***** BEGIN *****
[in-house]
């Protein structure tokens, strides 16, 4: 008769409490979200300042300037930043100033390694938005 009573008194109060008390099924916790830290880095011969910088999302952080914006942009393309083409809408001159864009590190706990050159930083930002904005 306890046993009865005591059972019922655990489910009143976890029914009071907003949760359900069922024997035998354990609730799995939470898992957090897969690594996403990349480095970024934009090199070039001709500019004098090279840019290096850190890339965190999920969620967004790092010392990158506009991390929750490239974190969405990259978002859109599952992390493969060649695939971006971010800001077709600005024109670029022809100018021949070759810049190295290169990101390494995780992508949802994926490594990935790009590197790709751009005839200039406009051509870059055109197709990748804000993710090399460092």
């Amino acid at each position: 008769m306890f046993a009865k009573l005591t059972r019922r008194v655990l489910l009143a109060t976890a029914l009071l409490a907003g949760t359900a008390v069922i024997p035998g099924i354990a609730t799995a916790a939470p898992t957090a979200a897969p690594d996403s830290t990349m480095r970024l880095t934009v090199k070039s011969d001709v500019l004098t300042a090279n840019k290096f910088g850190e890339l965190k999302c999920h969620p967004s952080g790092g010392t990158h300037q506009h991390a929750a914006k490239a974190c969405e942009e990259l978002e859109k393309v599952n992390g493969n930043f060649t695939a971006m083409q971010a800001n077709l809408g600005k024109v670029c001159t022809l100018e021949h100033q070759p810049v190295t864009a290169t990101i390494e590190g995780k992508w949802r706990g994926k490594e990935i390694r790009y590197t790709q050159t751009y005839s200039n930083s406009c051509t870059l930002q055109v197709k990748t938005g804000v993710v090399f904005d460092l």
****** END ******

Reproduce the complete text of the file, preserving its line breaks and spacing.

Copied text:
[in-house]
């Protein structure tokens, strides 16, 4: 008769409490979200300042300037930043100033390694938005 009573008194109060008390099924916790830290880095011969910088999302952080914006942009393309083409809408001159864009590190706990050159930083930002904005 306890046993009865005591059972019922655990489910009143976890029914009071907003949760359900069922024997035998354990609730799995939470898992957090897969690594996403990349480095970024934009090199070039001709500019004098090279840019290096850190890339965190999920969620967004790092010392990158506009991390929750490239974190969405990259978002859109599952992390493969060649695939971006971010800001077709600005024109670029022809100018021949070759810049190295290169990101390494995780992508949802994926490594990935790009590197790709751009005839200039406009051509870059055109197709990748804000993710090399460092």
């Amino acid at each position: 008769m306890f046993a009865k009573l005591t059972r019922r008194v655990l489910l009143a109060t976890a029914l009071l409490a907003g949760t359900a008390v069922i024997p035998g099924i354990a609730t799995a916790a939470p898992t957090a979200a897969p690594d996403s830290t990349m480095r970024l880095t934009v090199k070039s011969d001709v500019l004098t300042a090279n840019k290096f910088g850190e890339l965190k999302c999920h969620p967004s952080g790092g010392t990158h300037q506009h991390a929750a914006k490239a974190c969405e942009e990259l978002e859109k393309v599952n992390g493969n930043f060649t695939a971006m083409q971010a800001n077709l809408g600005k024109v670029c001159t022809l100018e021949h100033q070759p810049v190295t864009a290169t990101i390494e590190g995780k992508w949802r706990g994926k490594e990935i390694r790009y590197t790709q050159t751009y005839s200039n930083s406009c051509t870059l930002q055109v197709k990748t938005g804000v993710v090399f904005d460092l």